The “problem” could be a specific complaint, condition or reason for the present session. It’s essentially a description of why the session is necessary. This section of the notes helps both the clinician and the patient understand why mental health intervention is applicable. A “problem” could be certain feelings, a substance use disorder or symptoms related to a diagnosis.
Within the “problem” section of the notes should be an assessment of the problem’s current level. For instance, if the problem is depression symptoms, the professional will need to record the frequency and severity of those symptoms. They may also describe any progress or impairments to progress. They might determine whether or not a certain diagnosis is still valid.
The “intervention” section of the notes should describe the treatment plan the professional has provided. It includes any recommendations or advice offered to the patient, including strategies for coping with, adapting to or solving the problem. The clinician should also discuss any skills they practiced or modeled with their patient.
The “response” refers to the patient’s response to the intervention — has the patient made progress toward resolving the problem? Has the patient experienced any hindrances in their progress? What reasons are there for a lack of improvement? In the response portion of the notes, the professional records the need for additional treatment. This section could include verbatim quotes from the patient.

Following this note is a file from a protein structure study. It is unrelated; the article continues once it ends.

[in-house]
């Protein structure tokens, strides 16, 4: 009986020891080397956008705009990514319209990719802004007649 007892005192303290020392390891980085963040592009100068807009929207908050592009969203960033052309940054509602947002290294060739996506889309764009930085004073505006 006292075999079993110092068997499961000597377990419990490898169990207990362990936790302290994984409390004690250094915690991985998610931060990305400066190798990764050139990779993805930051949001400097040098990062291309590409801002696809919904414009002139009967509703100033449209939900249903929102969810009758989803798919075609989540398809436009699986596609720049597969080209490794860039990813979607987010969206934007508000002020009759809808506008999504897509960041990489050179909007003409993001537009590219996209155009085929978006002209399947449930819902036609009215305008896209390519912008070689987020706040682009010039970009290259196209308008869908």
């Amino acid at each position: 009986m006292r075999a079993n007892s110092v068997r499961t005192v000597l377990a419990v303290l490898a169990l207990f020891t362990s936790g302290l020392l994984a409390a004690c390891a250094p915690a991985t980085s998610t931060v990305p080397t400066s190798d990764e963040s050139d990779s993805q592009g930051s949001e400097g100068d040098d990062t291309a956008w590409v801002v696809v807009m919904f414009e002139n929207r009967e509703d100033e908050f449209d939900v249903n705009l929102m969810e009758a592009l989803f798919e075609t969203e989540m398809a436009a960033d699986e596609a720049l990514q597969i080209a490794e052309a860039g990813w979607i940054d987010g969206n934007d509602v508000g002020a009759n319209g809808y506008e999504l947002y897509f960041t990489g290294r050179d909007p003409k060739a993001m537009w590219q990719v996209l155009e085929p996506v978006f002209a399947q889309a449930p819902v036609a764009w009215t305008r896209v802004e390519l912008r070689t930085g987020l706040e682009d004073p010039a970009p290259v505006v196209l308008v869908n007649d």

In the “plan” portion of the notes, the clinician records the next steps for ongoing treatment. The plan might include:
- Follow-up items
- “Homework” for the patient
- Future treatment meetings
- Referrals to other resources
- New goals to set for the future
- Medication prescriptions
Goal-focused notes have to do with either short-term or long-term objectives and a patient’s progression toward them. They differ from PIRP notes in that they focus on achieving a goal rather than solving a problem. GIRP-formatted notes are helpful for situations where a patient and healthcare provider have defined a clear goal together. It helps show the patient their ability to make small steps toward larger objectives, offering encouragement.
Notes on the “goal” include a description of the patient’s current objective, whether long- or short-term. It’s based on previous assessments or treatment plans. For instance, if a patient is in treatment for substance use disorder, an applicable goal may be to utilize learned coping skills three times per day. Another goal could be to identify three triggers.
The “intervention” describes the professional’s methods to propel the patient toward their goal. It should include details about approaches the clinician took and why. The intervention may include a facilitated discussion and the professional’s suggestions.
In GIRP notes, the “response” includes details about the patient’s progress toward reaching the designated goal. It also describes the patient’s overall attitude and behavior — if the patient appears guarded and withdrawn during the guided discussion, the observer will record this in the “response” part of the notes.
Based on the patient’s response and any other information discovered during the session, the professional will determine a plan for the future. The plan should incorporate strategies for achieving short- and long-term goals. For instance, a plan could include:
- Attending future sessions
- A referral to another specialist
- Future discussion topics